At the wise old age of 23, Aaron Blackwell is well aware that his football clock will be running out soon. He’s just not ready to face that finality.
Blackwell, a graduate transfer defensive lineman, said he has is open to returning to the Arizona Wildcats in 2021. That would mark his seventh year of college football, the result of spending time at four different schools, losing nearly an entire season to injury along the way, and benefitting from the NCAA allowing players to count 2020 as a mulligan.
“I’ve been given the option, the coaches here offered me a spot to come back next year, which is something I’ve been considering pretty hard just because this year’s been so terrible because of COVID,” Blackwell said Tuesday via Zoom. “We didn’t really get to have the experience. Most guys talk about you getting your years in, but I came here to play Pac-12 football, I feel like I kind of missed out on the whole Pac-12 experience, just without the fans and the environment. So it’s something I’m going to think about with this month off and really considered.”
Among the things he has yet to experience in his short stint with Arizona: a rivalry game. That changes Friday when Blackwell and the rest of the 0-4 Wildcats host 0-2 ASU for the Territorial Cup.
“This is bigger than some of the biggest games you’ll play all year,” Blackwell said. “This is recruiting talk, this is state talk, for the whole year it’s bragging rights. This is almost bigger than a bowl game in a lot of our eyes.”
Blackwell, one of two graduate transfers Arizona added to its defensive line along with Roy Lopez, has been solid this fall. He’s started three of four games, and though he only has six tackles two were for loss in the opener against USC, and his 6-foot-3, 293-pound frame has helped fill run gaps in the middle of the field.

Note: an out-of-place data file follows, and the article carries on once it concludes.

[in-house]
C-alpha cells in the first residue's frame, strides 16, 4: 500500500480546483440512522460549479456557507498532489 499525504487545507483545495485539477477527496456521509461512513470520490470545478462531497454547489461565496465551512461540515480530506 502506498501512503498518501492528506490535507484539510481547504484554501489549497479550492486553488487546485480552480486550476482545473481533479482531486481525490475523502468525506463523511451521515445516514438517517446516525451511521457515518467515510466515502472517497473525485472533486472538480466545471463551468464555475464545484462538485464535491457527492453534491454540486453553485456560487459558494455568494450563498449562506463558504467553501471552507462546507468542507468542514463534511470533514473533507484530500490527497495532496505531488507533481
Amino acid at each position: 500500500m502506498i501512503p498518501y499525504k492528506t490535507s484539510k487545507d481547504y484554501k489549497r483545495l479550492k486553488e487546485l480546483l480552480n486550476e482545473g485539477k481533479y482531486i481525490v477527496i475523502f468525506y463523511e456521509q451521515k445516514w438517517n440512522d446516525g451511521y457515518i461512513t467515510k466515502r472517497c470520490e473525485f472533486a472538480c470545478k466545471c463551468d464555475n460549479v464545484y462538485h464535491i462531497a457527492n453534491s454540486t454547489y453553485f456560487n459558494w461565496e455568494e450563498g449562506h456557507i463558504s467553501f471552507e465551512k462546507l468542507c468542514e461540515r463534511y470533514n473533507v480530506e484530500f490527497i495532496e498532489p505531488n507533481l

A Peoria native, Blackwell signed with Weber State in the 2015 recruiting class but left that program after one redshirt season, ending up at Mesa Community College. He played at Mesa for one season, graduated and signed with New Mexico, where in 2017-18 he had 7.5 tackles for loss and four sacks while playing for current Arizona defensive line coach Stan Eggen.
Blackwell’s final college season was supposed to be 2019, but a torn ACL suffered in the season opener allowed him to earn a medical redshirt. He completed his undergrad degree, allowing him to transfer again without having to sit out, eventually ending up at the UA.
And now, because the NCAA isn’t counting the 2020 season against any student-athlete’s eligibility, he can return in 2021.
“I had a really weird college experience,” Blackwell said, stroking his bright orange beard. “I’m getting some gray hairs in here so I gotta be careful.”
When Blackwell arrived at Arizona he already had an idea what he’d be doing once this season was over, since it had been in the works for some time. If he decides to return in 2021, he’ll push those plans back a year.
“I’ve got plans on plans,” he said. “I want to travel, I’ve been trying to plan out a big road trip, I want to taste all the food in every state. Food, for me, in general has always been a commodity.”
Blackwell, who describes himself as a closet foodie—“I don’t get on Instagram and post too much, but I’ve got pictures of my phone; if I have a good cheeseburger, I’m taking a Snapchat of it”—said checking out Tucson’s diverse dining options has been one of his favorite things to do when not focused on football and school. He said Baja Cafe is his favorite, and he recommends going there for breakfast.
After seeing the country, Blackwell hopes to use the Master’s degree in entrepreneurship he’s about to finish to start his own business. He said he’s met with venture capitalists and has some ideas, but the pandemic has slowed his progress in that area.
“With COVID and everything now, it’s kind of an uncertain time and what I’ll actually end up doing,” he said.